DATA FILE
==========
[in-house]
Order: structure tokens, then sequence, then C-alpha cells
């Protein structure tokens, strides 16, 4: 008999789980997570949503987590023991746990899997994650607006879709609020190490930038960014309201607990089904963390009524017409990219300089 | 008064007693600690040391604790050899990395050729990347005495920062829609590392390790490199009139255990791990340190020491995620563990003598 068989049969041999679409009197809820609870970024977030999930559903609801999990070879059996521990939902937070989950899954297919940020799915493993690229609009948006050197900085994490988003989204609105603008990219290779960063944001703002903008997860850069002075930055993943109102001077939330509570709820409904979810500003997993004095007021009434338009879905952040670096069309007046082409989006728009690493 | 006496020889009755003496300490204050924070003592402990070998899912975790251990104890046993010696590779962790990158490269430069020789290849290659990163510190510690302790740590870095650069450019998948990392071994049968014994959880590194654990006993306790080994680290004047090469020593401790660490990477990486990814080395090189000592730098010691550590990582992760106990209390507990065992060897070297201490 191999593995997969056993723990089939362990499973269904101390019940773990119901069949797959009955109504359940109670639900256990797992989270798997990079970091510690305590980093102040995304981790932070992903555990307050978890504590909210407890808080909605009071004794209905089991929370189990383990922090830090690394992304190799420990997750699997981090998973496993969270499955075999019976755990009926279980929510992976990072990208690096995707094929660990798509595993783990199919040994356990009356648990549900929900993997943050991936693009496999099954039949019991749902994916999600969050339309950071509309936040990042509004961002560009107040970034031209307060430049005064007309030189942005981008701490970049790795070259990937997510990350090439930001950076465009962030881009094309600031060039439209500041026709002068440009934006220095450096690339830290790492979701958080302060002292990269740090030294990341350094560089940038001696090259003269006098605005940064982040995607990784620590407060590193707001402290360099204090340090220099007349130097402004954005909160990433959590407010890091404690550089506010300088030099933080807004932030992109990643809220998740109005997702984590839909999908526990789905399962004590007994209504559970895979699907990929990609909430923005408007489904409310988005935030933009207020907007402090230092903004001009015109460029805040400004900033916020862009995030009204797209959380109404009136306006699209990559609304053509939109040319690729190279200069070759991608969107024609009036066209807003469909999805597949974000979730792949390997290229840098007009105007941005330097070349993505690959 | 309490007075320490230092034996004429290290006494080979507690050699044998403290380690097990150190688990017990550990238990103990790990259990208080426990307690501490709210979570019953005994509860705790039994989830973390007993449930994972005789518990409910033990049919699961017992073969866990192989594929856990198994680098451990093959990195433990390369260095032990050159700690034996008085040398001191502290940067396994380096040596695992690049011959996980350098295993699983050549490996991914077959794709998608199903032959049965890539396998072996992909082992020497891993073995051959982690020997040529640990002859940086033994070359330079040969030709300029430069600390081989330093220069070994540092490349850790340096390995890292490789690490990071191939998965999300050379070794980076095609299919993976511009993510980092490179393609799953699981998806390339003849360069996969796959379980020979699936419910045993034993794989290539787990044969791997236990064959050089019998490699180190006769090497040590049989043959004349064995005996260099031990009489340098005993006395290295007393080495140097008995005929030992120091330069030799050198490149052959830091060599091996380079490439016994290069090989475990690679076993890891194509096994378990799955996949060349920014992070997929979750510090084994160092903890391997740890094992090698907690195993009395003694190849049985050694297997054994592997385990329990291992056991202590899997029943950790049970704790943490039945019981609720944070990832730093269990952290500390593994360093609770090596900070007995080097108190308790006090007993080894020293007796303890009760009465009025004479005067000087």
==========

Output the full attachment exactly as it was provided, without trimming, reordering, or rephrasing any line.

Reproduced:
[in-house]
Order: structure tokens, then sequence, then C-alpha cells
């Protein structure tokens, strides 16, 4: 008999789980997570949503987590023991746990899997994650607006879709609020190490930038960014309201607990089904963390009524017409990219300089 | 008064007693600690040391604790050899990395050729990347005495920062829609590392390790490199009139255990791990340190020491995620563990003598 068989049969041999679409009197809820609870970024977030999930559903609801999990070879059996521990939902937070989950899954297919940020799915493993690229609009948006050197900085994490988003989204609105603008990219290779960063944001703002903008997860850069002075930055993943109102001077939330509570709820409904979810500003997993004095007021009434338009879905952040670096069309007046082409989006728009690493 | 006496020889009755003496300490204050924070003592402990070998899912975790251990104890046993010696590779962790990158490269430069020789290849290659990163510190510690302790740590870095650069450019998948990392071994049968014994959880590194654990006993306790080994680290004047090469020593401790660490990477990486990814080395090189000592730098010691550590990582992760106990209390507990065992060897070297201490 191999593995997969056993723990089939362990499973269904101390019940773990119901069949797959009955109504359940109670639900256990797992989270798997990079970091510690305590980093102040995304981790932070992903555990307050978890504590909210407890808080909605009071004794209905089991929370189990383990922090830090690394992304190799420990997750699997981090998973496993969270499955075999019976755990009926279980929510992976990072990208690096995707094929660990798509595993783990199919040994356990009356648990549900929900993997943050991936693009496999099954039949019991749902994916999600969050339309950071509309936040990042509004961002560009107040970034031209307060430049005064007309030189942005981008701490970049790795070259990937997510990350090439930001950076465009962030881009094309600031060039439209500041026709002068440009934006220095450096690339830290790492979701958080302060002292990269740090030294990341350094560089940038001696090259003269006098605005940064982040995607990784620590407060590193707001402290360099204090340090220099007349130097402004954005909160990433959590407010890091404690550089506010300088030099933080807004932030992109990643809220998740109005997702984590839909999908526990789905399962004590007994209504559970895979699907990929990609909430923005408007489904409310988005935030933009207020907007402090230092903004001009015109460029805040400004900033916020862009995030009204797209959380109404009136306006699209990559609304053509939109040319690729190279200069070759991608969107024609009036066209807003469909999805597949974000979730792949390997290229840098007009105007941005330097070349993505690959 | 309490007075320490230092034996004429290290006494080979507690050699044998403290380690097990150190688990017990550990238990103990790990259990208080426990307690501490709210979570019953005994509860705790039994989830973390007993449930994972005789518990409910033990049919699961017992073969866990192989594929856990198994680098451990093959990195433990390369260095032990050159700690034996008085040398001191502290940067396994380096040596695992690049011959996980350098295993699983050549490996991914077959794709998608199903032959049965890539396998072996992909082992020497891993073995051959982690020997040529640990002859940086033994070359330079040969030709300029430069600390081989330093220069070994540092490349850790340096390995890292490789690490990071191939998965999300050379070794980076095609299919993976511009993510980092490179393609799953699981998806390339003849360069996969796959379980020979699936419910045993034993794989290539787990044969791997236990064959050089019998490699180190006769090497040590049989043959004349064995005996260099031990009489340098005993006395290295007393080495140097008995005929030992120091330069030799050198490149052959830091060599091996380079490439016994290069090989475990690679076993890891194509096994378990799955996949060349920014992070997929979750510090084994160092903890391997740890094992090698907690195993009395003694190849049985050694297997054994592997385990329990291992056991202590899997029943950790049970704790943490039945019981609720944070990832730093269990952290500390593994360093609770090596900070007995080097108190308790006090007993080894020293007796303890009760009465009025004479005067000087």